The traditional 60/40 portfolio invests 60% to equity (SPY) and 40% to fixed income (AGG). The 60/40 would be the benchmark in our portfolio analysis. Similar to what we have observed in the previous section, a 60/40 portfolio would suffer a huge loss in February and March. Moreover, the portfolio performance is highly correlated to the equity performance, which is represented by SPY (Figure 3). The high correlation between portfolio performance and SPY indicates a high risk exposure to equity market. Even though the portfolio only invests 60% to equity, the risk exposure to equity is much higher than 60%. The correlation of SPY and 60/40 portfolio even hits 1 over the study’s time frame (Table 5). This outlines the importance for investors to shift away from a traditional 60/40 portfolio as it doesn’t provide enough protection in volatile markets. A possible solution would be for example using a risk-parity portfolio or allocating more to bonds compared to equities since they have lower risk and offer protection in periods of market turbulence.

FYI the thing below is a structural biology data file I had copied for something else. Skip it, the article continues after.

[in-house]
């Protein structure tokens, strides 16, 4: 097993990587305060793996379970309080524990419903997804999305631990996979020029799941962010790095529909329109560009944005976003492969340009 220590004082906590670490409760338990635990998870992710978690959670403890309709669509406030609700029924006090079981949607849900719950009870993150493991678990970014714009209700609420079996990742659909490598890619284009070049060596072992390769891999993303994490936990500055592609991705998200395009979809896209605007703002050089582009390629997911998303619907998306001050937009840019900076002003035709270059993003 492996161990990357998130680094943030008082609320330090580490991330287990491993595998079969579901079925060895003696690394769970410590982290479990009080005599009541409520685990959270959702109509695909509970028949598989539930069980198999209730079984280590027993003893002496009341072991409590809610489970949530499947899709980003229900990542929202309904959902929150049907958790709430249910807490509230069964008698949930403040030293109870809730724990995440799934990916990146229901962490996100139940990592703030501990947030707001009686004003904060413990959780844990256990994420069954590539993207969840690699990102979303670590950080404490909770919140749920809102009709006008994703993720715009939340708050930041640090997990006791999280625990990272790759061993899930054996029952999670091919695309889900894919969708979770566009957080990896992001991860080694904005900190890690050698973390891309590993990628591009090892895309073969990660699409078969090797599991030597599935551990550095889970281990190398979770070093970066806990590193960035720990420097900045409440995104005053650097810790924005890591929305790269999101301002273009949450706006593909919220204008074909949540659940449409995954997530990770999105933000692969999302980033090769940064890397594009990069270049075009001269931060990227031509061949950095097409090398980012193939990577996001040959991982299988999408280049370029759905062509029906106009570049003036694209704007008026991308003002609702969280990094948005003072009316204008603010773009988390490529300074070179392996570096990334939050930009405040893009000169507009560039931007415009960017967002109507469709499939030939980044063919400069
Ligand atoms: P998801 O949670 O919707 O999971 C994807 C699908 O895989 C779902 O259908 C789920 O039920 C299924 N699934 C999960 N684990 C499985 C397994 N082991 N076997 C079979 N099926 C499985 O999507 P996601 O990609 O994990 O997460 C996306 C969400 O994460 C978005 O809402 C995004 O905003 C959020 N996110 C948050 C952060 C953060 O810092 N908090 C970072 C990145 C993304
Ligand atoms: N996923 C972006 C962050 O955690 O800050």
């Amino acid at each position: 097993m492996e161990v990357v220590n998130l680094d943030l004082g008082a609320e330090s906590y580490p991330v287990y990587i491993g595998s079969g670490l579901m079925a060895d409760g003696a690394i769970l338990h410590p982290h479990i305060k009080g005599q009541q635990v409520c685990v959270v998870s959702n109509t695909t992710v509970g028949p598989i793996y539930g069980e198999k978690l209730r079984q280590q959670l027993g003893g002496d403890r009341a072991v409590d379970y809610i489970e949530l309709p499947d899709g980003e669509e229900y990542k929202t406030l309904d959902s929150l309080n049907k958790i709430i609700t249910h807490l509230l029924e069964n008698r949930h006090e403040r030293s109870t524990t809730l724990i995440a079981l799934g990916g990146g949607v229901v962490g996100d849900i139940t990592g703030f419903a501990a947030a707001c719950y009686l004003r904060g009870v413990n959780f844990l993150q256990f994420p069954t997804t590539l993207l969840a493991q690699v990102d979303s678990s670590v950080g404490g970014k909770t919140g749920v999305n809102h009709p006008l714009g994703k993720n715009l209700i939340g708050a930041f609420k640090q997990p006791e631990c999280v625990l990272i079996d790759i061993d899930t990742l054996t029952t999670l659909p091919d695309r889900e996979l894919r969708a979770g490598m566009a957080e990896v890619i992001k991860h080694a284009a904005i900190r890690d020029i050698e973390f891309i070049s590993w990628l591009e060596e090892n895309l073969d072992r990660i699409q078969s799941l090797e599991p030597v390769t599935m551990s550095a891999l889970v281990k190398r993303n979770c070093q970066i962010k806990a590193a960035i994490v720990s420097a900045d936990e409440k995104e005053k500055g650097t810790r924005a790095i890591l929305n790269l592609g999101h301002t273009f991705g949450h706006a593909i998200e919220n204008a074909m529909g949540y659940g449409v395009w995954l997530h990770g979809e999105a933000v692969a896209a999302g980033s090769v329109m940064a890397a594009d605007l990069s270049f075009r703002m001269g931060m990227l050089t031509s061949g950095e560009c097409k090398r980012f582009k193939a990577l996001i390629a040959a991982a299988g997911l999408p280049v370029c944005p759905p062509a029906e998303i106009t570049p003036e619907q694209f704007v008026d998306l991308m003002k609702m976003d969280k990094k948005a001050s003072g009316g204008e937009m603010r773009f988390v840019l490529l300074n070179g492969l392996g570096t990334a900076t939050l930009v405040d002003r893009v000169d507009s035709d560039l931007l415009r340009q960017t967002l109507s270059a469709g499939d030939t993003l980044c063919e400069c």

The equally-weighted portfolio weights every asset in a portfolio equally, meaning that we would allocate 20% investments to SPY, AGG, GSCI, GOLD and DX. Figure 4 shows the portfolio performance. As this portfolio invests into 5 financial assets, it would be considered more diversified than traditional 60/40 portfolio, and it would be more resilient to market crisis. The maximum drawdown of equal-weighted portfolio is 17%, while the maximum drawdown of 60/40 portfolio is 23.11%. However, the equal-weighted portfolio has the same downside as the 60/40 portfolio does –- high equity risk. In addition, it also exposes to commodity risk.
Minimum Variance Portfolio
The minimum variance portfolio targets on lowering the volatility of portfolio return. We build the minimum variance portfolio in a way that the portfolio could achieve the expected return of a traditional 60/40 portfolio while minimizing the portfolio volatility. Since nearly 70% of the portfolio allocates to fixed income (AGG) and Gold, the portfolio return is highly related to the performance of AGG and Gold (Figure 5).
Risk Parity Portfolio